Smart cards have friends in high places.

The federal government, in a pattern it has followed with other advanced technologies, is a major user of the card with a computer chip inside, and is responsible for much of its progress to date in the United States.

That progress has been relatively modest, but the government's support may be ratcheting up a notch in the wake of the recent National Performance Review, better known as Vice President Gore's "reinventing government" task force.

In the task force's report, published last month, was a ringing endorsement of the chip card as an instrument of "electronic government," particularly in the delivery of welfare, food stamps, and other government benefits.

Proponents of the smart card have been hoping that more government activity will rub off on the private sector.

A Practical Matter

And the task force recommendation is not an idle one, according to Joseph J. Leo, a Department of Agriculture official who served on the vice president's

task force and who was instrumental in getting smart cards into a section of the report called "Reengineering Programs to Cut Costs."

Among the dozens of recommendations in the report is the one catalogued as USDA07: "Use electronic technology to distribute food stamp benefits, thereby improving service and reducing the need for current paper stamps."

The recommendation itself did not specify a preferred technology. "Technologists and the private sector can decide how to do the job best," Mr. Leo told the Smart Card Forum, a group that wants to help the technology spread by promoting standardization.

"We have a toehold," he added, "and it's right there in a presidential report."

Mr. Leo's speech was ambitiously titled "The Role of Smart Cards in Reshaping America," indicative of his role as a champion of the cards and related payment technologies within the government.

Attending the Smart Card Forum were about 200 people from banking, technology, and other fields. They had to be heartened by Mr. Leo's message and his enthusiasm for the technology.

He reported that Vice President Gore is taking a personal interest in this aspect of modernizing government.

When it came time to brief Mr. Gore, Mr. Leo had prepared - but said he didn't have to recite - a persuasive argument to drive home his point about the inherent efficiency of card-based government payment programs.

"I didn't have a tough selling job," said Mr. Leo, who, as deputy administrator for management of the Food and Nutrition Service, has overseen the substitution of cards for food stamps in several states.

"He [the vice president] said, |We have to turbocharge this effort.'"

Banks and regional automated teller networks, a few of which are already involved in electronic delivery of food stamps and other benefits, can indeed thank the government for its groundwork. Or at least they will thank government when enough volume materializes to make the transaction processing, and perhaps the smart card, profitable.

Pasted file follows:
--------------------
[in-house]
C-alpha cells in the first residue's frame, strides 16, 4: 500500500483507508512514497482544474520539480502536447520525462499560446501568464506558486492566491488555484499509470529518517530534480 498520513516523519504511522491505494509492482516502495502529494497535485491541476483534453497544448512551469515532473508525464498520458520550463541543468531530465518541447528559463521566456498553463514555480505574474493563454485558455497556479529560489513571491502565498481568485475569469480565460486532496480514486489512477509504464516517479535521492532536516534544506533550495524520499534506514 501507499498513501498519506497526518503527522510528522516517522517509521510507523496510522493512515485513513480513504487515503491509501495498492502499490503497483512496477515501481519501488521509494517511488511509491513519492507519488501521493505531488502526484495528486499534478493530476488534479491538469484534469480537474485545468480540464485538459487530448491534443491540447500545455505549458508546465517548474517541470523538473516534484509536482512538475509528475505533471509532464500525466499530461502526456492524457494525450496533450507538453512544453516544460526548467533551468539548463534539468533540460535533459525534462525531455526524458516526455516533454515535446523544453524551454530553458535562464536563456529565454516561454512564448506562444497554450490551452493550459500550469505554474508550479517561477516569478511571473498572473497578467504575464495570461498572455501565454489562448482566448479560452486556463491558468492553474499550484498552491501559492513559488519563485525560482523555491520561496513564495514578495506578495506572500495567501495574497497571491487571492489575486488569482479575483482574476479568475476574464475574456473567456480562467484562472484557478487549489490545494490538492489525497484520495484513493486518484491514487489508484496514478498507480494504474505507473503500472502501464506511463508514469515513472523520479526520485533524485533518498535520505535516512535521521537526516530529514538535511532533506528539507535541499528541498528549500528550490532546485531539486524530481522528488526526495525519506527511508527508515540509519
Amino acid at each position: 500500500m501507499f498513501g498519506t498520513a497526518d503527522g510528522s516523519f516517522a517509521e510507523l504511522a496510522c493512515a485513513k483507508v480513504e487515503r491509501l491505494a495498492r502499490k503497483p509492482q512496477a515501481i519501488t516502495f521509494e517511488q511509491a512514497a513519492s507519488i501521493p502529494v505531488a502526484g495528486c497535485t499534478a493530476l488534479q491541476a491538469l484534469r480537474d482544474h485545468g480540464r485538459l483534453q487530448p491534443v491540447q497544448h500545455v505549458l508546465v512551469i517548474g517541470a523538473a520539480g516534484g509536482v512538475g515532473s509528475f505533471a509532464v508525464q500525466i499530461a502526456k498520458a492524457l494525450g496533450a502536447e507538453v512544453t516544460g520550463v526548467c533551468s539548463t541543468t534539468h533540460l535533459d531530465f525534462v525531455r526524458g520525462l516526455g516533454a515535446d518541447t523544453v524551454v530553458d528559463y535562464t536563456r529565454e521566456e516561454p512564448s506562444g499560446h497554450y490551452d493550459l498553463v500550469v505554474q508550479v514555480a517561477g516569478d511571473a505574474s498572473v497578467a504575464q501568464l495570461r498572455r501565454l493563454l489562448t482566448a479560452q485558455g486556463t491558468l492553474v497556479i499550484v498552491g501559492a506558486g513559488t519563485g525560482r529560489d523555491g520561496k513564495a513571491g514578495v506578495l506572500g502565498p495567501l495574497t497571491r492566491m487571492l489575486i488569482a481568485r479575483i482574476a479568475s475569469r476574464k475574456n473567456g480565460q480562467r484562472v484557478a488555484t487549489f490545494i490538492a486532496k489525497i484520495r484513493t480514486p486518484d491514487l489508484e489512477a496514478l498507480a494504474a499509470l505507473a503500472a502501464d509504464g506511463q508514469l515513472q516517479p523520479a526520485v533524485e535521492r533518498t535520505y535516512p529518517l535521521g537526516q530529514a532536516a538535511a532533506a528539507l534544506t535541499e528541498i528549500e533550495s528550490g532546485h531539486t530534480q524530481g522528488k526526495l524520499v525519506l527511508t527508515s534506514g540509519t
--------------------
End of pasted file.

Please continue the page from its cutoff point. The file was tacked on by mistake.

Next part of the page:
Because of limited federal funding, progress has been slow, and smart cards have been only selectively tested. Only in Maryland has a card-based benefits transfer system completely muscled paper methods aside, and those cards carry the traditional magnetic stripe.

Regardless of the card technology, the Gore report is clear about the desirability of automating benefits, through federal initiatives and in programs that states help administer.

"We will support [the Department of] Agriculture's commitment to the goal of issuing food stamps electronically by 1996," the document said under the "electronic government" heading. "Electronic benefits transfer could eliminate the paper chase, improve services to customers, and reduce fraud.

"At the same time, it could be used to authorize Medicaid payments, distribute welfare payments, infant nutrition support, state general assistance, and housing assistance. It could eliminate billions of checks, coupons, and all the other paperwork, record keeping, and eligibility forms that clutter the welfare system."

Mr. Leo added that the Office of Management and Budget is overseeing, through another task force, an aggressive effort to have a national plan for electronic benefits in place by March 1994.

"Vice President Gore has requested that he be kept informed," Mr. Leo said. "The intention is that we have nationwide EBT [electronic benefits transfer] by 1996, which means every state will have begun implementing by them."

Meanwhile, federal benefits agencies and the Federal Reserve are continuing to discuss ways of removing an obstacle to EBT in the Fed's Regulation E.

Adhering to the letter of a 1978 consumer protection law, the Fed wants to impose on electronic benefits programs the same disclosure and liability requirements that bank automated teller machine programs must comply with.

The "reinventing government" report referred obliquely to the problem, saying, "We will have to eliminate some regulations that would prevent this radical change in how government operates."

Mr. Leo said "a high-level group" is holding meetings on the Reg E issue, and he is optimistic they will arrive at a solution that will permit the government to innovate.

Elsewhere in government are some long-established smart card programs.

The Department of Defense, a providing ground for many technologies, has or is finding numerous uses in the armed services for personal identification, privacy protection, security, and data storage.

Michael Noll, deputy director of information technology resources, said smart cards can help ensure data accuracy and security in the increasingly decentralized information systems that Defense is adopting.

One of the more visible smart card applications is in the Agricultural Stabilization and Conservation Service's peanut quota system.